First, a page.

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I am looking forward to wearing this often. (It sort of matches the sweater too!)

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I think I’ve gotten the Orange out of my system for now! Better go find some grey yarn.

I love natural colored wool yarn. But once in a while, I like not-so-naturally-occurring-on-sheep colors as well.

I have been “stalking” a sweater, Ravello by Isabell Kraemer, since it was published in August of last year. It’s striped, which I love, has a boat neck, which I find flattering, and the sweater looks nice and casual and cool. (Probably 100% due to the styling, but what can I say? I am gullible.)

I have been wearing my stripy sweater that I knit last year to death this spring. It’s Breton by Jared Flood, knit in Sweet Fiber Yarns Cormo, which was a limited run yarn. The cormo is light in weight, it is perfectly warm but not hot, and I have washed and re-washed (gently in wool wash) without too much effect on the sweater. (I have had to re-seam the arms a couple of times and have now re-seamed the arms on with sock yarn — the woolen spun cormo just isn’t strong enough for all the activity that this sweater is getting, I’m afraid.)

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I wanted to make another cormo striped sweater. I had the natural white and natural dark grey cormo in woolen spun fingering from Elsawool. Ideally, I think I would have knit the sweater in white and 2 shades of the natural grey. But how about color? What if I introduced a color in this sweater?

I decided that color was exactly what I wanted. And I wanted….RED.

I have dabbled in dyeing my own yarn periodically with food-safe dyes (Kool-aid and food coloring). I felt strange — a mix of trepidation and even a bit of guilt — for taking one of my favorite fibers, in its pristine creamy white, and introducing color from an artificial drink to it. But dye the yarn I did.

There are many resources on the Internet (Knitty article here, a palette of colors and formulae here). All the articles use 1 packet of unsweetened Kool-aid for every 1oz of fiber. Some suggest using a water and vinegar solution and some say that the citric acid present already in Kool-aid is enough for the color to set.

I presoaked the yarn in a vinegar solution, and I also added vinegar in the water bath….because I have, in the past, tinkered with the color on the fly using food dye. (The creamy cormo yarn is beautiful, isn’t it? Looks like the perfect Somen soaking in my sink.)

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The concoction for my precious cormo yarn was mostly Bing Cherry Kool-aid (which is a deeper red), with some Cherry Kool-aid (which is the color of the jug that comes crashing out of walls in commercials for Hawaiian Punch) to brighten the red a little, and a little bit of Americolor super red (the dye that’s in my cupboard for red velvet cake, a bit more brick than the kiddie red of the Kool-aid). The food coloring I added once the yarn was already in the dye bath, because in the past this has produced a bit of that “kettle dyed” effect.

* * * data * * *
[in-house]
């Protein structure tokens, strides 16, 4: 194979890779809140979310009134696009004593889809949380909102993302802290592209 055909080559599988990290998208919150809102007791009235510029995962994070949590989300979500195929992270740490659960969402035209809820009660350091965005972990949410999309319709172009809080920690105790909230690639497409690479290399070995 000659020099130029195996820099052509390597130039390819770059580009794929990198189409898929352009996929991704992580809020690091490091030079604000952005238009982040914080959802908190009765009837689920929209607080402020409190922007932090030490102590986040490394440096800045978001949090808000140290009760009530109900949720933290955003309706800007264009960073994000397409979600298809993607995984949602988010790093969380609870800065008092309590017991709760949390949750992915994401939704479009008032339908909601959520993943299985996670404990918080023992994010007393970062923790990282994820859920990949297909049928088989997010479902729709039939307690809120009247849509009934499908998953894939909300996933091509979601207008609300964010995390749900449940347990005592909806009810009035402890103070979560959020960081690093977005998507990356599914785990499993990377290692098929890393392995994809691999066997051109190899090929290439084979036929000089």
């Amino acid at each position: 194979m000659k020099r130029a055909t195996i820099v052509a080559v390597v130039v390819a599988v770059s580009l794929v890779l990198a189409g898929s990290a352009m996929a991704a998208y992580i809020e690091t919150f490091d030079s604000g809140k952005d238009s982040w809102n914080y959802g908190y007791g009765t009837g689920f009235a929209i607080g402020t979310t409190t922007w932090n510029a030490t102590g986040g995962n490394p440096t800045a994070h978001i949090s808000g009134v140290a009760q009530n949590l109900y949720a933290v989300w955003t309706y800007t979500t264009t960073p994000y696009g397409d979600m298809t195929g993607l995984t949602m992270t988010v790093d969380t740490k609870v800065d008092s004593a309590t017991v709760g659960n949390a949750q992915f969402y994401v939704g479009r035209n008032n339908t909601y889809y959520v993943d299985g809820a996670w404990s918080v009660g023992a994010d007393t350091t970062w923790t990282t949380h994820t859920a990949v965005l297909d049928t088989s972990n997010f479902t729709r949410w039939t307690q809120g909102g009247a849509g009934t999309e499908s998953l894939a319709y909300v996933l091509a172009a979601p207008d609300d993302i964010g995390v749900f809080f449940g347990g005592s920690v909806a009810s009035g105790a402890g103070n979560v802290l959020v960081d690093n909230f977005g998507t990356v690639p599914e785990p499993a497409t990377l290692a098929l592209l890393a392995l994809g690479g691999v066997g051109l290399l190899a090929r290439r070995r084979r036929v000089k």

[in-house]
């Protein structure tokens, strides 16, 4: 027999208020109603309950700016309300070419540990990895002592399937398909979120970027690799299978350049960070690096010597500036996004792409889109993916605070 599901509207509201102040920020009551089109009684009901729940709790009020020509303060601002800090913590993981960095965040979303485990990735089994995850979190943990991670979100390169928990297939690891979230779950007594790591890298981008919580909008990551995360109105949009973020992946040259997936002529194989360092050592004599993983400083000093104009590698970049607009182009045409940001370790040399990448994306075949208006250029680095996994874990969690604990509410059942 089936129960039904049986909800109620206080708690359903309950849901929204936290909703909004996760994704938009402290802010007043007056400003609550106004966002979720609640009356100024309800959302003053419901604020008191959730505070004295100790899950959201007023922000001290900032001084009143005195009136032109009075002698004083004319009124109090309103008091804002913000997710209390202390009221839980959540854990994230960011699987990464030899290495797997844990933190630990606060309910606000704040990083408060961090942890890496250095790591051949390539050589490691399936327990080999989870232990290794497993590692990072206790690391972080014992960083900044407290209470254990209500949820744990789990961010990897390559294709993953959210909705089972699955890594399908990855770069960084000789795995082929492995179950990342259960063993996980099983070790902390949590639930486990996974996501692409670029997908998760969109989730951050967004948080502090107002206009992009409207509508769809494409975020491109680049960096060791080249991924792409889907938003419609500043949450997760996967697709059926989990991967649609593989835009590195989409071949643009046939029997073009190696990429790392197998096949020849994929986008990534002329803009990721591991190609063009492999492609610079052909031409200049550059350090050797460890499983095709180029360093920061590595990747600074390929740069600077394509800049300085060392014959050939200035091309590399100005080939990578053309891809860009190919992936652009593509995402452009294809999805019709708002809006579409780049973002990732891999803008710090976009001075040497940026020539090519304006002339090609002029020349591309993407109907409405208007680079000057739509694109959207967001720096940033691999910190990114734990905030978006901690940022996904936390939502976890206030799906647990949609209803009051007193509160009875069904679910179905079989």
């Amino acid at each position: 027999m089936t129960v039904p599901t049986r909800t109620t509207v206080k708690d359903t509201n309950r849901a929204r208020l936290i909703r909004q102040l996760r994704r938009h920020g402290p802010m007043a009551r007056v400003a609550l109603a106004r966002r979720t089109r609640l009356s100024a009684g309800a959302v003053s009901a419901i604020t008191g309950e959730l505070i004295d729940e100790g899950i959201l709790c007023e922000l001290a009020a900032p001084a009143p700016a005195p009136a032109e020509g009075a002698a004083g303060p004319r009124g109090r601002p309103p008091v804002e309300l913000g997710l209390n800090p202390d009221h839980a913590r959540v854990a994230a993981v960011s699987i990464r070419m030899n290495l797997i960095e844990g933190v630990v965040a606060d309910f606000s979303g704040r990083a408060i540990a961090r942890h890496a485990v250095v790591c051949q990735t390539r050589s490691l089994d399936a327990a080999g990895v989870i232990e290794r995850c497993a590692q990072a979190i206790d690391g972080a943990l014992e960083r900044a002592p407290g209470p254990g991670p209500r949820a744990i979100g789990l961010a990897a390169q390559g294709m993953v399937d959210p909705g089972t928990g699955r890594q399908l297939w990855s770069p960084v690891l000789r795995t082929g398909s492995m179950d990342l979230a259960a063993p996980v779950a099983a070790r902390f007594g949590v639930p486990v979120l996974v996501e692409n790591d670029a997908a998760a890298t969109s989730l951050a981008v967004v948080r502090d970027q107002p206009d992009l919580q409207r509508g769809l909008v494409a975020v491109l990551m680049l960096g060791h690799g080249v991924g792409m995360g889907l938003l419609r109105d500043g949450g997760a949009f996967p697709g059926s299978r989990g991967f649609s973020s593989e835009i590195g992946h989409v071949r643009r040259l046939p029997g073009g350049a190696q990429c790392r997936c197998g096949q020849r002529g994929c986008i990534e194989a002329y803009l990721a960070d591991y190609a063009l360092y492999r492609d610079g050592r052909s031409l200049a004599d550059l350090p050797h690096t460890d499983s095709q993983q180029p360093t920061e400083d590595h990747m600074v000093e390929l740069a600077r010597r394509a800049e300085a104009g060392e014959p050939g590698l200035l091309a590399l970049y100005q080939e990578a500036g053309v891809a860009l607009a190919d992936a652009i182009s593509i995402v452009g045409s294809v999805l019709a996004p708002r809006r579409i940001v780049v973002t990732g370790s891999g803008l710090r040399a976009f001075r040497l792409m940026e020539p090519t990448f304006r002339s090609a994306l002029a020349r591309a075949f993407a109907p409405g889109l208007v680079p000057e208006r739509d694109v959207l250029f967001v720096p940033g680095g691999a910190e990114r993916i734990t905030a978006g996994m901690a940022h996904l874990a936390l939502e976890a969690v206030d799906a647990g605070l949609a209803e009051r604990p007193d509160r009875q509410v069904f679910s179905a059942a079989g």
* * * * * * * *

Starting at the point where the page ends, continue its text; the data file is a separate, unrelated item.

I love watching the dye bath go clear as the color is transferred to the yarn. Here’s the concoction that sort of looks like some sort of a sick spaghetti!

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And here is the result.

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I will be using it along with the natural dark grey and the cream for the stripes.

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It sort of looks like Neapolitan ice cream, doesn’t it?

I recently finished my first shawl of the year.

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I’m not exactly sure what is happening so far in 2014 (I think it’s called the spinning wheel), but I am surprised that it took me so long to cast on a shawl. I think I had forgotten that I love to knit lace, how just arranging well planned holes and twisted stitches transforms yarn into something so amazing. And how the spaghetti that comes off the knitting needles just metamorphosizes into glory once it is blocked.

For me, there is nothing that flies off the needles faster than a well designed shawl.

So, when I cast on Jared Flood’s Sempervivum shawl in a wondrous grey yarn from Hedgehog Fibres, a score of an experimental shade that was in the dyer’s personal stash, I could not put the needles down.

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And, as a bonus, this shawl is knit from the bottom up, which means that, the most stitches you’ll have on the needles is at cast on!

I am always careful about using variegated yarns on lace, as not to detract from the lace motif. However, I think this yarn worked out pretty well. No striping, no pooling… just hints of blues, greens, rusts in a wash of grey.

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I have been wearing this shawl nonstop. And yes, I’ve cast on another shawl!